The Future is Apparently Free-to-Play, But is That a Good Thing?


The future is free, apparently. With stores closing and retail revenues dropping, an increasing number of studios are looking to the free-to-play business model as their saviour. Encouraged by its success on PC and mobile, console devs are now looking to get in on the act. But is that such a good thing? 

Free-to-play games remove the barrier of entry for prospective users, allowing them to play a chunk of content for nothing. Once engaged, the player then has a number of purchasing options with which to supplement the free experience, all of which comes at a price. A combination of free and premium, the model is referred to as freemium.

Freemium has been a huge success. On mobiles and PC, games of this type generate far more revenue than their premium counterparts. From Bejewelled Blitz to Team Fortress 2 and any number of MMOs, the switch away from premium has led to rocketing users, healthy in-game purchases and significantly increased revenue. Put simply, it’s a model that works. 

As such, console developers are starting to sit up and take notice.

Speaking at GDC Taipai last week, Epic Games CEO Tim Sweeney said that freemium titles represent the inevitable future of the industry. "We've been building these games like Gears of War where you go into the store and you buy a piece of plastic!,” he said. “You just buy this DVD. That is going to change rapidly.”

He’s not the only one that thinks so. Crysis devs Crytek recently announced their commitment to the freemium model. Very soon, everything they make will be free-to-play. “I think this is a new breed of games that has to happen to change the landscape, and be the most user-friendly business model,” said CEO Cevat Yerli.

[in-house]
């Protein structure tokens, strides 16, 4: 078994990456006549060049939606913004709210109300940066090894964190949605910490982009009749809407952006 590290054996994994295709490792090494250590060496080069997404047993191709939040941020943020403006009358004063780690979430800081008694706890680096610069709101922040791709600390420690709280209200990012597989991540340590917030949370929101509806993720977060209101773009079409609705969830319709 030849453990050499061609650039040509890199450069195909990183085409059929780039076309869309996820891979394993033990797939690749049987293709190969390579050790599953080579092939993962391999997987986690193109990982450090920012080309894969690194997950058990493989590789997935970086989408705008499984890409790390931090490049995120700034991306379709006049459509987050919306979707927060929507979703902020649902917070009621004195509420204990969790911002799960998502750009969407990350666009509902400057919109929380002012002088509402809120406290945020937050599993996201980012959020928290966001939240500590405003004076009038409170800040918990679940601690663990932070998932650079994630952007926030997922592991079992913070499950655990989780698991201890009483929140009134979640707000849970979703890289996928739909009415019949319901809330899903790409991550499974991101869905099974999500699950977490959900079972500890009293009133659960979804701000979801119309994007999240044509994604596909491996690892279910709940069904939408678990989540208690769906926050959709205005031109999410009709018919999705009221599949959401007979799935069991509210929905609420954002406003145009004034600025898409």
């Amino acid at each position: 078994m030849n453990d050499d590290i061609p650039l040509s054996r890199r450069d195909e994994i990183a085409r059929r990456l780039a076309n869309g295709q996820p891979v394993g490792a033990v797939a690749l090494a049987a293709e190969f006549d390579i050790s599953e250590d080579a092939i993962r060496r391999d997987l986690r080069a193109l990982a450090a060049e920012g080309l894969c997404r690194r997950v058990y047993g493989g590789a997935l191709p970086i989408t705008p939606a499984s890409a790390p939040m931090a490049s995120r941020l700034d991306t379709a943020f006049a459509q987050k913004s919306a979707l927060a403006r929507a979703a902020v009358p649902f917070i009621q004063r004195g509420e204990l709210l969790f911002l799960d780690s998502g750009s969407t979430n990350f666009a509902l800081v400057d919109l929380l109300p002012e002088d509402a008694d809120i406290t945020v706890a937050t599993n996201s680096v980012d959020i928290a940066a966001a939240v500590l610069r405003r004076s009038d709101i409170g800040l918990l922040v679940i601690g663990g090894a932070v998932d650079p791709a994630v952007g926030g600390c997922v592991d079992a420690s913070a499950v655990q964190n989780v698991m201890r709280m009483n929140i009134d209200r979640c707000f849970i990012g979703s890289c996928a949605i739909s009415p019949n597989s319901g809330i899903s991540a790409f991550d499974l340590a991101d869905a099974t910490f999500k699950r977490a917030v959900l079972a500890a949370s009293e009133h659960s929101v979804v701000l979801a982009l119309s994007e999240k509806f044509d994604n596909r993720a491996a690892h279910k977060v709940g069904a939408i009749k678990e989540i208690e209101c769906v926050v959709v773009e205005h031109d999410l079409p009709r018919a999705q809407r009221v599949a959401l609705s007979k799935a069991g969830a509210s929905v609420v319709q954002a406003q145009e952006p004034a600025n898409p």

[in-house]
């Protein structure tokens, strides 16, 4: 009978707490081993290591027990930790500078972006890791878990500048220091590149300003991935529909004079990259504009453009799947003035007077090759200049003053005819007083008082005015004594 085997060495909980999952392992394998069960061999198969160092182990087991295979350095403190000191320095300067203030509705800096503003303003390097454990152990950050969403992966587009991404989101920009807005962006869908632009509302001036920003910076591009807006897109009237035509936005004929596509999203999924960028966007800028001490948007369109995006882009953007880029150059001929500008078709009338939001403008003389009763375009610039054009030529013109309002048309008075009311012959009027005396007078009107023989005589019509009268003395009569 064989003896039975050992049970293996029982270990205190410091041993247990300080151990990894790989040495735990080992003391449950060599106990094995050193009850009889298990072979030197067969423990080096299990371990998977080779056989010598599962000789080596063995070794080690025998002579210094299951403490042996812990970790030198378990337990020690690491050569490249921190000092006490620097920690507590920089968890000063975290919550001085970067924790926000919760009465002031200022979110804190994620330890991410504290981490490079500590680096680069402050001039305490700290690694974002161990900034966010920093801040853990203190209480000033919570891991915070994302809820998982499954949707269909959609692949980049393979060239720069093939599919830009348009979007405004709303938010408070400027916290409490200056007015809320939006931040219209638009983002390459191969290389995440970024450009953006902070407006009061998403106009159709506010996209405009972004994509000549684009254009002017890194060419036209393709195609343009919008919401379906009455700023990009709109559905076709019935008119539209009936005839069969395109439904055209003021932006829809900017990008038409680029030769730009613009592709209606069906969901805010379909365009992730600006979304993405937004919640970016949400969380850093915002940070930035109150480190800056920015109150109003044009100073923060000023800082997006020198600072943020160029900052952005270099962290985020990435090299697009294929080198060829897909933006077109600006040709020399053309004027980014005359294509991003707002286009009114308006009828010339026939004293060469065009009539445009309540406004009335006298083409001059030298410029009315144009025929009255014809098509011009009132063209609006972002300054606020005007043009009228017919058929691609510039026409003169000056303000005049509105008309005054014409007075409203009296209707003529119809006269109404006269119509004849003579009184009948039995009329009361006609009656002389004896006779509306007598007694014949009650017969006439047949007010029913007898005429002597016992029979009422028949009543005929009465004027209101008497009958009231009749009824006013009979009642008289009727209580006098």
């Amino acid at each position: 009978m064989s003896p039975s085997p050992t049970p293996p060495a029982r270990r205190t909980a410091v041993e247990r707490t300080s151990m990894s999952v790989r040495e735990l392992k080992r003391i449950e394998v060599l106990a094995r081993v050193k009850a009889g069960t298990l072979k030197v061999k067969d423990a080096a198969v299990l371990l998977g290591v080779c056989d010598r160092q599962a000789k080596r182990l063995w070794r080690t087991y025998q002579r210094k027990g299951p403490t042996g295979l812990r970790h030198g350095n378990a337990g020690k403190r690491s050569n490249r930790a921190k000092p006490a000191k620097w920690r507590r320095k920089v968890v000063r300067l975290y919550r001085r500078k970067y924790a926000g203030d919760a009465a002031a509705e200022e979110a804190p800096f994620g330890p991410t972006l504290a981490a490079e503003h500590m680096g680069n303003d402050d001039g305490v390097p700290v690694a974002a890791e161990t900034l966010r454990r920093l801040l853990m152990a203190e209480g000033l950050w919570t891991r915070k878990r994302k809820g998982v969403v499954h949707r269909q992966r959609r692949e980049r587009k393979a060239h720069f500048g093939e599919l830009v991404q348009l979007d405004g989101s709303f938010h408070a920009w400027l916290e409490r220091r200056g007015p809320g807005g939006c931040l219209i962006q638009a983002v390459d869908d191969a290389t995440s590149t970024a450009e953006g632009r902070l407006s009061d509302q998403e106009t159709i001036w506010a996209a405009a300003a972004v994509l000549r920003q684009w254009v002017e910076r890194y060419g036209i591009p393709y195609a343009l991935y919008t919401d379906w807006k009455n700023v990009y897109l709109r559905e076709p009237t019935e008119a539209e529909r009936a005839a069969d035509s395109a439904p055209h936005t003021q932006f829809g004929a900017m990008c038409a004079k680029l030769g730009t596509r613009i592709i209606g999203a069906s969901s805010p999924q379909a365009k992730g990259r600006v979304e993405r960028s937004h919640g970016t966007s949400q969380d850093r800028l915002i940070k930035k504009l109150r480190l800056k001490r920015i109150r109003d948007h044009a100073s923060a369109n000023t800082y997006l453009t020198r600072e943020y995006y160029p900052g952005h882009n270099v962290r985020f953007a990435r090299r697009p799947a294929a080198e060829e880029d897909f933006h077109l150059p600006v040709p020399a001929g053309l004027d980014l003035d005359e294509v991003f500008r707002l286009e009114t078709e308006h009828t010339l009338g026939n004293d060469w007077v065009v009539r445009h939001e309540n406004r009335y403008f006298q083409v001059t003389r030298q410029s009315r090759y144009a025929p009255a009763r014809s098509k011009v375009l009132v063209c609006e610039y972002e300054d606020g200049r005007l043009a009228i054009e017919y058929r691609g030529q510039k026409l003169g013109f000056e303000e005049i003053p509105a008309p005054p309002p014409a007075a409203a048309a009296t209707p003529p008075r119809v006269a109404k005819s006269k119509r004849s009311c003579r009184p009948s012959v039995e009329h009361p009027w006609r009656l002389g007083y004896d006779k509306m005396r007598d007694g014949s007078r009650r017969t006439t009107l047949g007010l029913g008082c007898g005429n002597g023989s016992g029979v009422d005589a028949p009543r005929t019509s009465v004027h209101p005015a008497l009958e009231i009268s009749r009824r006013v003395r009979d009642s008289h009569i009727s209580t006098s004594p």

The positives are clear. In theory, it means that you’ll never spend $60 on a rubbish game before you’ve even played it. It also reduces the risk for developers who can steadily add to the scope of the game according to popularity. In the best case scenario this leads to more interesting and less risk-averse games. These are all good things.

But is freemium really “the most user-friendly business model”? Not on current evidence.

Freemium games are designed in a completely different way to premium games. Their success rests entirely on their ability to suck you into buying things. Sure they have to be fun, but if you don’t spend any money then the designers have failed. As such, freemium games employ various tactics to encourage you to invest.

This usually means putting the non-paying user at a disadvantage, with less powerful equipment, time caps and content restrictions. The design of such games often means that if you’re willing to spend money you can effectively pay to win. It’s not about skill, or reactions, or problem-solving acumen, it’s about cash. The worst freemium games aren’t really games at all, but skilfully constructed traps.

Super Meat Boy developer Edmund McMillan has even stronger opinions on the subject. In a recent blog post he said, “There is a whole shit load of wrong out there these days, from abusive and manipulative money making tactics, to flat out stealing.